The governing establishments in Eastern European states sometimes produce red-brown symbols as part of the wider campaign to give the notion of red-brown equality an aura of official sanctioned status. The effects are obvious: People are being desensitized to the swastika, Soviet symbols are ‘artistically’ (i.e. via political kitsch) recombinated into the new Dual Equal Evil symbols making the revisionist history ‘true’. Severe pain is caused to families of Holocaust Survivors and anti-Nazi Soviet war veterans alike. The continued silence of the European Union, the OSCE and NATO encourages the drift toward the far right, which includes clean-up of the image of Nazi collaborators in elite circles, and glorification of Nazi symbols in more uncouth environments.
Update: 2016 efforts to “export” red-brown iconography westward to — Brussels
Official emblem of the Estonian International Commission for Investigation of Crimes Against Humanity
Keynote memorial structure at Tallinn’s major historical museum (here being honored by the presidents of Estonia and Germany).
Emblems of the House of Terror museum in Budapest, which features a variety of red-brown juxtapositions. The first example that follows is from the entrance hallway of the museum. The second is the back cover of the museum’s official guidebook. The third is the iconography added atop the building itself.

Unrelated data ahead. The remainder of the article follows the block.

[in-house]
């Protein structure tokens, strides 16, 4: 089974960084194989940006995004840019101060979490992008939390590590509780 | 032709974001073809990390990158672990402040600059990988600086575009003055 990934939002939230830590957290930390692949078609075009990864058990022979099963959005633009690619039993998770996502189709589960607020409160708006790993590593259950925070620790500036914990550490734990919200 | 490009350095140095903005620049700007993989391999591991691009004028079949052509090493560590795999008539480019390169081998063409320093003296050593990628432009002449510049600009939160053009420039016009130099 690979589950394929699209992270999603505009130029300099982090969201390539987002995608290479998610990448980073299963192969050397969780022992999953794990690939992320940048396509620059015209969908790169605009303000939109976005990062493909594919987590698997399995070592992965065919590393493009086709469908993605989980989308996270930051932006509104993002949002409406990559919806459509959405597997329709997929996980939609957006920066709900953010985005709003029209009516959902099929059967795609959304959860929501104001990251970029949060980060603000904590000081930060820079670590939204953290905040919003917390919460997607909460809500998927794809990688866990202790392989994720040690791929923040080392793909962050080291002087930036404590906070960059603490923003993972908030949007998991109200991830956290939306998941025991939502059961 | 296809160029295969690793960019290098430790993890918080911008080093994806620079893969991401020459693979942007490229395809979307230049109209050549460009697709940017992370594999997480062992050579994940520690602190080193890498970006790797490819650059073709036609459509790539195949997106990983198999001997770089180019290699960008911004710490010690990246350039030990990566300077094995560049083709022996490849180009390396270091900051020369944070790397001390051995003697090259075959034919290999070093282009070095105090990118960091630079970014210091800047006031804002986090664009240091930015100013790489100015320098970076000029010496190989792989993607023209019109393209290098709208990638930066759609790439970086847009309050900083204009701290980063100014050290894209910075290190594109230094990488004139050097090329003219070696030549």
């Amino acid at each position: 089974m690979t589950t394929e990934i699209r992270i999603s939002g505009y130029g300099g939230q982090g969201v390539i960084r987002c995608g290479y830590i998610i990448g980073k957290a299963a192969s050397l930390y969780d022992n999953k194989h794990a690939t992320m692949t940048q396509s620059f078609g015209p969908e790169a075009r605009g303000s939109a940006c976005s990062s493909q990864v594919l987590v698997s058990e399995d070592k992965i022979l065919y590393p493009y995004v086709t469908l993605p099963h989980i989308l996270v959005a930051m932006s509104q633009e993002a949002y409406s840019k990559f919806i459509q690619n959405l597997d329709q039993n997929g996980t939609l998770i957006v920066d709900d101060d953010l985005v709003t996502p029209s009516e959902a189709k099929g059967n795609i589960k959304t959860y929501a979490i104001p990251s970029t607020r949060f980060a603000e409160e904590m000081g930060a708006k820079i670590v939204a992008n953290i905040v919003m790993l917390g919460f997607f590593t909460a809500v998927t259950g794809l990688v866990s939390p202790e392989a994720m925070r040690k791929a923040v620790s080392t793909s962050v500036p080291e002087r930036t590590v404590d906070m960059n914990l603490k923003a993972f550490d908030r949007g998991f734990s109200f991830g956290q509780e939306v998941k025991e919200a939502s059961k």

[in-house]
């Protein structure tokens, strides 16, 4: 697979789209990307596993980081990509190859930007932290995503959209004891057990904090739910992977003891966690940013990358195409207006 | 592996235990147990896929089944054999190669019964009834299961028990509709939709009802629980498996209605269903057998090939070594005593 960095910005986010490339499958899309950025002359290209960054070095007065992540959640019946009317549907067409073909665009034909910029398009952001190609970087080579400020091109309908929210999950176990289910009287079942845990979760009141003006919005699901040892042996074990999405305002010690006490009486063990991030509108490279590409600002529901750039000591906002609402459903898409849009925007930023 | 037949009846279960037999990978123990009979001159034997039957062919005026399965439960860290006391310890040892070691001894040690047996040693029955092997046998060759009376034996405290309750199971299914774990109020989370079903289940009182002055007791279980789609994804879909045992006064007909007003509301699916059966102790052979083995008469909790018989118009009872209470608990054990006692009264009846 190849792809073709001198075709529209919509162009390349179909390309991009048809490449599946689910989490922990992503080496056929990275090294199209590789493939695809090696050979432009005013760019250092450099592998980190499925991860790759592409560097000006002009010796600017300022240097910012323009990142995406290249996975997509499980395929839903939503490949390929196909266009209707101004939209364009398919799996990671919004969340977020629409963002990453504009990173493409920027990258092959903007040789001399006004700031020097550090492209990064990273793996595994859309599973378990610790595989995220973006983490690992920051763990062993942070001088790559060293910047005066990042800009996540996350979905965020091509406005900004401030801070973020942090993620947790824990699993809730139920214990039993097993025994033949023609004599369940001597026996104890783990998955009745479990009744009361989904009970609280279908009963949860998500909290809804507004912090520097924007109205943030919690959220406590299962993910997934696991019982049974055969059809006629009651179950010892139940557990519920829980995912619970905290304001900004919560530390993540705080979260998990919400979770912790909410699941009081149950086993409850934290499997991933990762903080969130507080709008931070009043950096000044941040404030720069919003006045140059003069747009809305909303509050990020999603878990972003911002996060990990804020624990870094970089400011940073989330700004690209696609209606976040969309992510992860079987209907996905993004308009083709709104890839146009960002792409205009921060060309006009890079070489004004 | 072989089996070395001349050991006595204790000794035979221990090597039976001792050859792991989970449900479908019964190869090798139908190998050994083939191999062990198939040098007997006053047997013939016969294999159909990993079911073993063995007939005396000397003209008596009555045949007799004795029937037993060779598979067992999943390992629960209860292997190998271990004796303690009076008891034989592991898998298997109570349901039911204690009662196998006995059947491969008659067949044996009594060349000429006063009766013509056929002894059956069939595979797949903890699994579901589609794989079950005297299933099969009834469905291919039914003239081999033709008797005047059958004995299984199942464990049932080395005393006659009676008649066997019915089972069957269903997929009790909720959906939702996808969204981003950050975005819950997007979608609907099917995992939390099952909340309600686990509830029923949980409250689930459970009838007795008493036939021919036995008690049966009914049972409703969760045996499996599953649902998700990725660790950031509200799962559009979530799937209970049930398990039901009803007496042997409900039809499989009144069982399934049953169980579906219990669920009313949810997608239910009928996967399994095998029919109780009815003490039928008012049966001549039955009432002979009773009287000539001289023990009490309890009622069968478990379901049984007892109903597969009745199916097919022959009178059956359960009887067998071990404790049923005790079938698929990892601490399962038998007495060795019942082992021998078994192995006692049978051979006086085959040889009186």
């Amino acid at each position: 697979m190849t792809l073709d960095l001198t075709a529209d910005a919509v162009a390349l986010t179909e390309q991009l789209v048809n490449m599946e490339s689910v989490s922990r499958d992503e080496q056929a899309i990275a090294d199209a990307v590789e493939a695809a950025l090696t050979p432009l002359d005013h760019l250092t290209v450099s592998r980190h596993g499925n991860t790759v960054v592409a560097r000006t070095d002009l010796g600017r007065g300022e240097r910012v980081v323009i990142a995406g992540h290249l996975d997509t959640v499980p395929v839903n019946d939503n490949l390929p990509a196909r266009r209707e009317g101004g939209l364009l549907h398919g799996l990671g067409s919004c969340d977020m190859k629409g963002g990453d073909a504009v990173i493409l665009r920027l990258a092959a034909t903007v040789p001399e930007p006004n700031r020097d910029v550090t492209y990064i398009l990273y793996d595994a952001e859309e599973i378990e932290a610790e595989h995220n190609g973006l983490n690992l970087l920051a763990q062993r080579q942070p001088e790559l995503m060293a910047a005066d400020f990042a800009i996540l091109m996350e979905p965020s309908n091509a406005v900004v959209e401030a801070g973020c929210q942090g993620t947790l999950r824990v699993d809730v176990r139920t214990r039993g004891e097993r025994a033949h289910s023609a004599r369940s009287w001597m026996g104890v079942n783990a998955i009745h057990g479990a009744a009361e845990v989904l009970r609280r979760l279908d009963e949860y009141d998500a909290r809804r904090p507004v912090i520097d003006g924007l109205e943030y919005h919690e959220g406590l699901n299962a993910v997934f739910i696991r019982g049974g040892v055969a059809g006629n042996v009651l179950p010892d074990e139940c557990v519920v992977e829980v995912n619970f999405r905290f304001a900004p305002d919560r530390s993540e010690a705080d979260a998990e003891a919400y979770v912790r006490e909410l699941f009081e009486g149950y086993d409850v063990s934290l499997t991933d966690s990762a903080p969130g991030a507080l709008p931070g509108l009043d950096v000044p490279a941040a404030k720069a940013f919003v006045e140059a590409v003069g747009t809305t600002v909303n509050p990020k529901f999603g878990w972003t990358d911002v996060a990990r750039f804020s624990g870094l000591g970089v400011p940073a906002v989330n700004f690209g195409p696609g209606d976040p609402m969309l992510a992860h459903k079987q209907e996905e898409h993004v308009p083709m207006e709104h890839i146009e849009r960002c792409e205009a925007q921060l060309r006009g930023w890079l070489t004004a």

Stamp & envelope set issued by the Lithuanian Postal Service, which incorporates three potent messages: (a) the alleged sameness of Nazism and Communism, symbolized by the graphic unification of th two symbols; (a) elevation to fact of the opinion that the Molotov-Ribbentrop pact of 23 August 1939 was the central aggression of World War II; and (c), the campaign for August 23rd to become a Europe-wide ‘Red-Brown Remembrance Day’ canonizing revisionist history internationally, and inevitably displacing or downgrading Holocaust Remembrance Day specifically, and undermining the sense of the notion genocide more generally.
Part of the ‘red-brown-mobile’ often seen in central Vilnius:
The red-brown ‘scorecard’ produced by Delfi and published on various occasions in connection with news reports on red-brown ‘equivalency’ topics (e.g. in 2009; in 2011).